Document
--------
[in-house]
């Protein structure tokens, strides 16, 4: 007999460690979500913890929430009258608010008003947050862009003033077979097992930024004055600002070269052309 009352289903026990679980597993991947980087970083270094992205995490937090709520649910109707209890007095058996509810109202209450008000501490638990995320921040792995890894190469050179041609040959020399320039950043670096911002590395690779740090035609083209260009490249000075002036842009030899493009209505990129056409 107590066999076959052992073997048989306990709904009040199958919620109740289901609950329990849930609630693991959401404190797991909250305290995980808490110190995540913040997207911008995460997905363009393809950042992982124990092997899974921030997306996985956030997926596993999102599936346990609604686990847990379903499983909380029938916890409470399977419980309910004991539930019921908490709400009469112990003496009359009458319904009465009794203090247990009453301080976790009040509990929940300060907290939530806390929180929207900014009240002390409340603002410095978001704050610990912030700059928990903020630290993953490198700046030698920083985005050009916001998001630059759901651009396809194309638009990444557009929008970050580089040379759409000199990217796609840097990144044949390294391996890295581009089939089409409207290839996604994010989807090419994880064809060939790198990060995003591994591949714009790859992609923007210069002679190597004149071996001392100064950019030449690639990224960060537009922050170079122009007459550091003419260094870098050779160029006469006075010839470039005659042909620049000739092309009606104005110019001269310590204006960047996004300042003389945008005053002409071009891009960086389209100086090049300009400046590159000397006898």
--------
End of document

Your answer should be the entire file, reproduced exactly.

[in-house]
């Protein structure tokens, strides 16, 4: 007999460690979500913890929430009258608010008003947050862009003033077979097992930024004055600002070269052309 009352289903026990679980597993991947980087970083270094992205995490937090709520649910109707209890007095058996509810109202209450008000501490638990995320921040792995890894190469050179041609040959020399320039950043670096911002590395690779740090035609083209260009490249000075002036842009030899493009209505990129056409 107590066999076959052992073997048989306990709904009040199958919620109740289901609950329990849930609630693991959401404190797991909250305290995980808490110190995540913040997207911008995460997905363009393809950042992982124990092997899974921030997306996985956030997926596993999102599936346990609604686990847990379903499983909380029938916890409470399977419980309910004991539930019921908490709400009469112990003496009359009458319904009465009794203090247990009453301080976790009040509990929940300060907290939530806390929180929207900014009240002390409340603002410095978001704050610990912030700059928990903020630290993953490198700046030698920083985005050009916001998001630059759901651009396809194309638009990444557009929008970050580089040379759409000199990217796609840097990144044949390294391996890295581009089939089409409207290839996604994010989807090419994880064809060939790198990060995003591994591949714009790859992609923007210069002679190597004149071996001392100064950019030449690639990224960060537009922050170079122009007459550091003419260094870098050779160029006469006075010839470039005659042909620049000739092309009606104005110019001269310590204006960047996004300042003389945008005053002409071009891009960086389209100086090049300009400046590159000397006898």